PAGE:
Clintonville board OKs deficit budget
At least $400,000 deficit projected
By Bert Lehman
The Clintonville School Board approved a budget for the 2022-23 school year that has a $400,000 to $500,000 deficit.
The board approved the budget at its Oct. 24 meeting. A budget hearing was held earlier in the evening.
At the budget hearing it was revealed that the deficit would have been more if the district didn’t have Elementary and Secondary School Emergency Relief III (ESSER) funds available to use. The ESSER funds were approved by Congress as relief due to the impact of covid.
Lindsay Norder, district business manager, told the board that the enrollment in Clintonville has increased by 42 students this year. The number of students open enrolling into the Clintonville School District decreased by one student, and the number of students open enrolling out of the district decreased by six students.
“Overall, I’m projecting that revenue will go up for the year,” Norder said. “Something I want you to notice is that our federal grant is a very large increase, and what that is, we are planning to utilize the rest of our ESSER III funding.”
She said the district’s remaining ESSER funds will be depleted by the end of the budgeted fiscal year.
Norder said the majority of expenses are for employee salaries and benefits.
Norder said the district’s total expenses are budgeted to increase for 2023-24, adding that she has already met with District Administrator Troy Kuhn about potential budget cuts.
“Neither of us are satisfied with that number and we will do everything we can to try to get the number down to be more in line with what we feel is appropriate,” Norder said.
Norder said the district is projecting a budget deficit of $400,000 to $500,000.
“We are going to be reducing (undesignated) fund balance and our fund balance will then be equal to just under 17% of the overall expenses for the year,” Norder said.
School Board President Ben Huber asked what the deficit was in the original budget approved by the board the previous year.
“It was a deficit of $480,000,” Norder said.
Huber pointed out that the district had a budget surplus of around $100,000 at the end of the 2021-22 school year.
Norder said the main reason there was a surplus at the end of that year was because of the ESSER II funds that the district was able to use during the school year.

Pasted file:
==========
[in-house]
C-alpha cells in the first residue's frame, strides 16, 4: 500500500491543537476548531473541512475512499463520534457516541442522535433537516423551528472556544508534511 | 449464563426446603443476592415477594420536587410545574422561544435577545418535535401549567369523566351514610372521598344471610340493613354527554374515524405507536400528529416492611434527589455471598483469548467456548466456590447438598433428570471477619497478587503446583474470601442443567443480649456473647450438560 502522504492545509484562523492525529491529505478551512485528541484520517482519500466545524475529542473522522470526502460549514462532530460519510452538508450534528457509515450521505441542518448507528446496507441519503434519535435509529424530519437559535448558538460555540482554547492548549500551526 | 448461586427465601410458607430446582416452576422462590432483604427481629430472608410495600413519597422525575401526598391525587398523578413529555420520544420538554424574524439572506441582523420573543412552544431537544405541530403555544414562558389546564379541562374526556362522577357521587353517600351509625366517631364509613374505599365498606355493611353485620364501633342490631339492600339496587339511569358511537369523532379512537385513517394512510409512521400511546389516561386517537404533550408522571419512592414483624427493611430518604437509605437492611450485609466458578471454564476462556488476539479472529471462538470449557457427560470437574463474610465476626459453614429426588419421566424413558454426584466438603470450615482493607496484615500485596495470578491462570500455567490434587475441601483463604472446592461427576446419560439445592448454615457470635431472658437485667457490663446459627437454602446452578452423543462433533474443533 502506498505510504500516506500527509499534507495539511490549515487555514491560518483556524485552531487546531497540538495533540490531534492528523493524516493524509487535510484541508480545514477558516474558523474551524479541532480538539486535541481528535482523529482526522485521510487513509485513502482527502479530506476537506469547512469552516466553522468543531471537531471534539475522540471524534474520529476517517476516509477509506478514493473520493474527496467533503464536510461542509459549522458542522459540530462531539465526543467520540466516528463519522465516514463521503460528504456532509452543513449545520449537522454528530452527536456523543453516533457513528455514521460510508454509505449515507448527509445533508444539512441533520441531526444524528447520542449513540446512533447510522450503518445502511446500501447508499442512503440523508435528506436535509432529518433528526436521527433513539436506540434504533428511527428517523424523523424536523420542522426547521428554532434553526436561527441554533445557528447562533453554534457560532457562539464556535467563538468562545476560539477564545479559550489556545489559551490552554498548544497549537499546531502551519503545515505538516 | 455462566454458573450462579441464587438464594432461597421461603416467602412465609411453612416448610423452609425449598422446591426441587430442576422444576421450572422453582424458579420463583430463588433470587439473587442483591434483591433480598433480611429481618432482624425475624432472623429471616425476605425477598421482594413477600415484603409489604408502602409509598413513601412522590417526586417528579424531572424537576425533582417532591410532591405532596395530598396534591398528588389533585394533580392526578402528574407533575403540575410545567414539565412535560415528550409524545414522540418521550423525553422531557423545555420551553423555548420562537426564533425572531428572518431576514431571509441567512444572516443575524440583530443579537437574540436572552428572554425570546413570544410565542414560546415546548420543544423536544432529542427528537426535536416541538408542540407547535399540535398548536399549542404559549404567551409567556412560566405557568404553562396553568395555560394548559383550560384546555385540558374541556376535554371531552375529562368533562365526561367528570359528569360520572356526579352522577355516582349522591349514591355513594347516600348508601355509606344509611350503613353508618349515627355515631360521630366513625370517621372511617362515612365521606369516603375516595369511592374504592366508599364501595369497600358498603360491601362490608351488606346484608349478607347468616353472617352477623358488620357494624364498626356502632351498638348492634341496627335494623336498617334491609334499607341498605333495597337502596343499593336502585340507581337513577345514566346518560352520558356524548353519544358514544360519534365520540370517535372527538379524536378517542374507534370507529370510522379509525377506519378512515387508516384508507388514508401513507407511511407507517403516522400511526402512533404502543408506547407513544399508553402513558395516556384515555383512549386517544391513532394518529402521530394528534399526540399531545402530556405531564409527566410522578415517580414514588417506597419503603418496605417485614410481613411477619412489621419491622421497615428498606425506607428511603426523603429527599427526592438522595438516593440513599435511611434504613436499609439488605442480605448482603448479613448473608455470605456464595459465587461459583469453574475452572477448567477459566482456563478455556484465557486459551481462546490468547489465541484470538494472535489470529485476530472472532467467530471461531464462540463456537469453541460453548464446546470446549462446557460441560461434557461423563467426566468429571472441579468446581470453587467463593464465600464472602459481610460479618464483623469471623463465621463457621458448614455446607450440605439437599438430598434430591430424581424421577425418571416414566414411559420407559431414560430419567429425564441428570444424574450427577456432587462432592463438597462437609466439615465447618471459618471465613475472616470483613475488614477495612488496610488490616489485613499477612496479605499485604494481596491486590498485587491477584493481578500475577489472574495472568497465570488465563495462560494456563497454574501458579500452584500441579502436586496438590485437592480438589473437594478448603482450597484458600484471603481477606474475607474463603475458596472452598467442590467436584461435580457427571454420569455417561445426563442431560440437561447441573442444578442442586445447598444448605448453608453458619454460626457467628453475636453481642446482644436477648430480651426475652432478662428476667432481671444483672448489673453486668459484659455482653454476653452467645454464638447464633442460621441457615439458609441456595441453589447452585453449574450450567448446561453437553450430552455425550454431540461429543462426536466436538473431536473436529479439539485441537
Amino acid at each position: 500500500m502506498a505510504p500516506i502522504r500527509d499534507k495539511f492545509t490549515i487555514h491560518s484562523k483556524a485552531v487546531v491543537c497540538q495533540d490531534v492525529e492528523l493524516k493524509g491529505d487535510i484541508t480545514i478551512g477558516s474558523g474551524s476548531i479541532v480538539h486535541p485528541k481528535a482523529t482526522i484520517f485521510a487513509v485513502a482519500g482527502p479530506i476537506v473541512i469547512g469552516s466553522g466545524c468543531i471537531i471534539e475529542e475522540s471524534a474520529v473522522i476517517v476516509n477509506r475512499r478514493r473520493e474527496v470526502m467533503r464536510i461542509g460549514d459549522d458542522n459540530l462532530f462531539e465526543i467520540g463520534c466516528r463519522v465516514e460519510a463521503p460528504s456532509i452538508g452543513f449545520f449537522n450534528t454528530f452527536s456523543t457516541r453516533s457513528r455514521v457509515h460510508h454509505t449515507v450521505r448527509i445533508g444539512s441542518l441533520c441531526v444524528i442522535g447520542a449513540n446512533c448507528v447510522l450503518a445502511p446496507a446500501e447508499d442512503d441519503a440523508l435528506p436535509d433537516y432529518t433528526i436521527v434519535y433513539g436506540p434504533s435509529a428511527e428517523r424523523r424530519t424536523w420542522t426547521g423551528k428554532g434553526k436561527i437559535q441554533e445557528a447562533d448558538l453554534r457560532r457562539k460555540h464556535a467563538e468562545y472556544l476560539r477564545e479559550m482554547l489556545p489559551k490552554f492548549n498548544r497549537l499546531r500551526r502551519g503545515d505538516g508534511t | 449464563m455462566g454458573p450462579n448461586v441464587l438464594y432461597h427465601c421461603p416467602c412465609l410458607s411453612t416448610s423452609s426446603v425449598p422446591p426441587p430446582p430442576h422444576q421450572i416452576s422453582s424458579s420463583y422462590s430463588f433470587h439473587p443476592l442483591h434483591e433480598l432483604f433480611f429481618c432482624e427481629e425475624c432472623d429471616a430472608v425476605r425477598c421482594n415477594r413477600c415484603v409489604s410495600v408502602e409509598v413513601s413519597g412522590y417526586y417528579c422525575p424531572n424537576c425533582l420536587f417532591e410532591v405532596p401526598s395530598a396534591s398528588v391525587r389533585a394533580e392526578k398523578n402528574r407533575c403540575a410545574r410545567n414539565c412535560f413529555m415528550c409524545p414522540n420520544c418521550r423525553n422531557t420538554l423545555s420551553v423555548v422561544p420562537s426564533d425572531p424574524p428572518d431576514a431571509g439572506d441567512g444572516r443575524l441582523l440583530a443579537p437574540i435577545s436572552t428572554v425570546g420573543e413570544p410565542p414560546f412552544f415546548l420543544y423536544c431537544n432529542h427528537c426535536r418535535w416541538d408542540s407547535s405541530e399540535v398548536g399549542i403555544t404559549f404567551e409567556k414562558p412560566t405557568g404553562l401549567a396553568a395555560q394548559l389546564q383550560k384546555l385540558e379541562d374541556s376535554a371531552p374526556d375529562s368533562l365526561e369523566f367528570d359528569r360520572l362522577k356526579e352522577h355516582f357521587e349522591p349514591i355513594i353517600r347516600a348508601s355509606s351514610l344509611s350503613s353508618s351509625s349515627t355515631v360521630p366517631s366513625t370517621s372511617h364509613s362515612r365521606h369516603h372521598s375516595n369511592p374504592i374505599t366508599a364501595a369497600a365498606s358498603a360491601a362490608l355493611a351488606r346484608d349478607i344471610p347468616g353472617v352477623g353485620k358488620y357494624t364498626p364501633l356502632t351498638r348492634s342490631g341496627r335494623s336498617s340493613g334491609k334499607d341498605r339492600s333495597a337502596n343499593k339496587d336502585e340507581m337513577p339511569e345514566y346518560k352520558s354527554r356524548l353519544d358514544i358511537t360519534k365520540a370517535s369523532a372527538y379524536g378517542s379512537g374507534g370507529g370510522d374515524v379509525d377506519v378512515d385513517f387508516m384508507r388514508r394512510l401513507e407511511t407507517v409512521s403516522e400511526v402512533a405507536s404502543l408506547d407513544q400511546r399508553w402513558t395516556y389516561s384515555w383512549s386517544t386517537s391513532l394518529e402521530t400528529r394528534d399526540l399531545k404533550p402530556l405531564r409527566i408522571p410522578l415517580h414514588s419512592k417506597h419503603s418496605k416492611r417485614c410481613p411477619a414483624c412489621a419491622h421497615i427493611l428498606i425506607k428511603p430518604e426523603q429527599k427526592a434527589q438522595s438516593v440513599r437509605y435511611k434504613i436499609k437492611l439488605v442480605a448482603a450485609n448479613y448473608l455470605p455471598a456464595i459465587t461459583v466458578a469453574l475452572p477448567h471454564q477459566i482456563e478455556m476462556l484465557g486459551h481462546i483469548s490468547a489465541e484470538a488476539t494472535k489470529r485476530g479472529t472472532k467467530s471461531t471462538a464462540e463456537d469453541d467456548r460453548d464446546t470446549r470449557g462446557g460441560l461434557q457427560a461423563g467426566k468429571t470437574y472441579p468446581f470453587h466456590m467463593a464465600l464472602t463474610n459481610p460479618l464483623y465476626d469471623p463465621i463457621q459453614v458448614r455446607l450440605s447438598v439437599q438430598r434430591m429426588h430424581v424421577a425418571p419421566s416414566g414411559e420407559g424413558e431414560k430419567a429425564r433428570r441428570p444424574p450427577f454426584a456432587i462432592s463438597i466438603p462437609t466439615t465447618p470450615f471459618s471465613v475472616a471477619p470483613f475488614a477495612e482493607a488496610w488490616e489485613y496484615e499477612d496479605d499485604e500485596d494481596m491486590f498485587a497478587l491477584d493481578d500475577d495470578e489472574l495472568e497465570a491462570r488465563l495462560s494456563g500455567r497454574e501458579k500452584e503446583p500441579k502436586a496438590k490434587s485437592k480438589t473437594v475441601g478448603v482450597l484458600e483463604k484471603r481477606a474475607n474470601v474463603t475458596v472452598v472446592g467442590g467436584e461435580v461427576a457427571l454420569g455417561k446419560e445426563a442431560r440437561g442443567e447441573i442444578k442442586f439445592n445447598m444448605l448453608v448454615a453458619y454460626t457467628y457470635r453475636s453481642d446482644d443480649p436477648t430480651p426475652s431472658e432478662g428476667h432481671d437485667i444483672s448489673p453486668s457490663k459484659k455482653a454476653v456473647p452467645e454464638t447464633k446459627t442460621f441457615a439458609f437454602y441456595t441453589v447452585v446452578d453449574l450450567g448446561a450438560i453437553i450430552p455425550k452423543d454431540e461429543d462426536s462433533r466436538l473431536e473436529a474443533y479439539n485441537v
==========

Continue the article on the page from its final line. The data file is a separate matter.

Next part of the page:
“Expenses did not go down, if anything they went up, but we were able to offset that with the revenue from the ESSER Covid funds,” Norder said.
“And this is the fiscal cliff that every superintendent is discussing across the state of Wisconsin,” Kuhn said.
Board member Glen Drew Lundt asked if the remaining ESSER funds would cover the budget deficit in the proposed 2022-23 budget.
Norder said the remaining ESSER funds are already included in the budget. Without the ESSER funds the deficit would have been a lot more than $500,000.
She added that the budget uses roughly $983,000 in ESSER funds.
The approved property tax rate in the budget was $10.74 per $1,000 of equalized value, which has remained the same since the 2018-19 budget, Norder said.
“We have kept it flat ever since, and through the referendum process it was promised that we would not raise that mill rate,” Norder said.
Norder added that although the mill rate will be the same as last year, the amount residents pay in property taxes may increase because of increases in the valuation of properties in the district.
“Unfortunately, because of the equalized value increase, that increases your taxes ultimately,” Norder said.
The equalized value increases for the towns, villages and cities in the school district ranged from 1.8% for the city of Clintonville to 16.9% for the town of Deer Creek and the town of Maine.
Huber said municipalities in Outagamie and Shawano counties saw significant increases in the equalized value of properties.
“We do not control what your tax is on your bill every year,” Norder said.